We don't have to, everyone is free to ground the discussion by talking about specific lenses, which I thought would happen anyway. My choice of words stems from my initial assumption that the point at which high ISO film might begin to obscure differences between lenses is pretty far toward the high end of the quality continuum. It was perhaps not the best way to put the question, considering how for example all 50s are created more equal than other FLs and because I'm really interested in how film might (or might not) equalize between lenses and would like to hear everyone's experience as to where that might happen on the lens quality continuum as well as one the film sensitivity continuum.
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Old 04-28-2018   #69
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I think you are on a wrong way of understandig film sensibility. It is even not as "simple" as a tape recorder.
And the formula "high end lens" leaves way too much space for speculations and various interpretations.
I was exaggerating, ISO 400 films are pretty good. But there must be a reason why people (even in this thread, but generally in the past) suggested copy films for lens testing, no? Or what am I mistaken about? And feel free to talk about any lenses you've tested or seen good tests of, just forget about high end or not if that's an obstacle, I'm sure anything will be interesting.
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Old 04-28-2018   #70
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Roger, I was hoping you'd chime in. Do you have thoughts to add about the point at which ISO 400 film comes into play as a limitation on the output, especially regarding resolution and sharpness? Is that point indeed beyond the performance of most lenses, in your experience?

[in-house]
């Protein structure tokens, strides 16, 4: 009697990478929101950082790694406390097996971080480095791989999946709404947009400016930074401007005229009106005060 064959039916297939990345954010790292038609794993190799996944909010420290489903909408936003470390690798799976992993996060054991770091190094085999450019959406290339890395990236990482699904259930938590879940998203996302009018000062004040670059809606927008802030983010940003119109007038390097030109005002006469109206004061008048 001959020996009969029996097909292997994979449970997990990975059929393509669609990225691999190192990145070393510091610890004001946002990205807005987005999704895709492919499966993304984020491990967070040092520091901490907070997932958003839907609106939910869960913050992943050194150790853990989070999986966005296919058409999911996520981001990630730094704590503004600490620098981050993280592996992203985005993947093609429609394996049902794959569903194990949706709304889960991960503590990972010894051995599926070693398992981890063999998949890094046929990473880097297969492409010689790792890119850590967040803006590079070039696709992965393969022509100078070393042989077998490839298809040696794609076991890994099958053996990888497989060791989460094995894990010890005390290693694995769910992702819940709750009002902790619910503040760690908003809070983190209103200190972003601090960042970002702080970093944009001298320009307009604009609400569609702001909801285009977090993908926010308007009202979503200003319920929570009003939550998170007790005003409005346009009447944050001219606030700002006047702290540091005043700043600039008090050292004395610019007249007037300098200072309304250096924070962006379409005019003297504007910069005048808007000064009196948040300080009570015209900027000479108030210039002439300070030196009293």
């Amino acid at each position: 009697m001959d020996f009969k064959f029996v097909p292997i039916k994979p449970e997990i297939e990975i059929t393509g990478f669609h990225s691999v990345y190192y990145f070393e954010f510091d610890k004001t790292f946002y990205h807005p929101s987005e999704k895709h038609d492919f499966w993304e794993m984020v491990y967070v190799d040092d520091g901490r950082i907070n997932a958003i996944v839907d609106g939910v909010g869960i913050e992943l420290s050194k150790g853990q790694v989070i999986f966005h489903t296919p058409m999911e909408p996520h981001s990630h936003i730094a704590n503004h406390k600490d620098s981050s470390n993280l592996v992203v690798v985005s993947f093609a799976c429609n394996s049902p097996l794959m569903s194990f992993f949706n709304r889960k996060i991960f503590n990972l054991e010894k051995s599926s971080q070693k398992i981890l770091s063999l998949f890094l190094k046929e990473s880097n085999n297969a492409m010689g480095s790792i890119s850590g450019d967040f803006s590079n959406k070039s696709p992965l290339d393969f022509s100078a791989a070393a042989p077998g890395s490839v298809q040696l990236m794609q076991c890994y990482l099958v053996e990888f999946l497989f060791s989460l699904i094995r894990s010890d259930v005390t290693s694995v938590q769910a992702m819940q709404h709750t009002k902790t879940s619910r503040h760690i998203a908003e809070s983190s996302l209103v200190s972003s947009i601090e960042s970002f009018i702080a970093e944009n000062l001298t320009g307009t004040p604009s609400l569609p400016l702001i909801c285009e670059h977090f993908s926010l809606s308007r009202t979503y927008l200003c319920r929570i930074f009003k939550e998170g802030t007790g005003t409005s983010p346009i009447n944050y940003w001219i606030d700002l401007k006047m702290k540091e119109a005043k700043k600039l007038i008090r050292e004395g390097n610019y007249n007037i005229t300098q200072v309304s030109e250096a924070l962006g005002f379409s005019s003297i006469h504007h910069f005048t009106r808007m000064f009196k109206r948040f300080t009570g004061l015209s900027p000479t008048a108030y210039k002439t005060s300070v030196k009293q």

My overall view is that hand holding matters a lot more than ISO 400 -- and that ISO 400 is much more likely to be hand held.

Purely on the basis what I've seen over the last 50 years or so, the "1/ISO" or "1/ASA" rule is substantially worthless, even with a 50mm lens. Too much depends on focal length, personal health, whether we're tired/ hungry/ out of breath/ frightened... That's before you start on exposure, development or subject matter

There are just too many variables, and they're all cumulative. With any given film, of any speed, on a tripod, of a test target, a "high end" (sharp, contrasty) lens will deliver different results from a "low end" (soft, low-contrast) lens; and by any objective criterion they'll be "better".

How much this matters in any given picture is another matter.

And, as I've already said, "high end" lenses can survive more abuse. My 35/1.4 Summilux survived a 6 foot drop onto cobbles in Prague; the late Geoffrey Crawley's spent six months in the bilges of his boat, though it did require a clean-up afterwards.

Cheers,

R.
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Old 04-28-2018   #71
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"Do you notice a lot of differences in sharpness and resolution when using ISO 400 films........"

That question is too broad. Every lens is different in terms of sharpness and resolution (and a high end lens does not necessarily mean either, as it may mean better IQ, bokeh, anything). The film speed is irrelevant. But, that's the short answer.
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Old 04-28-2018   #72
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"Do you notice a lot of differences in sharpness and resolution when using ISO 400 films........"

That question is too broad. Every lens is different in terms of sharpness and resolution (and a high end lens does not necessarily mean either, as it may mean better IQ, bokeh, anything). The film speed is irrelevant. But, that's the short answer.
"...or do they eliminate the differences between good and excellent lenses?" was how that question goes on, so what I really want to know is if you have have noticed such a phenomenon, or to what degree. I still don't think that's too broad but "The film speed is irrelevant" answers it then.
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Old 04-28-2018   #73
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Let me try another analogy, now including the humble drugstore ISO 400/27° film: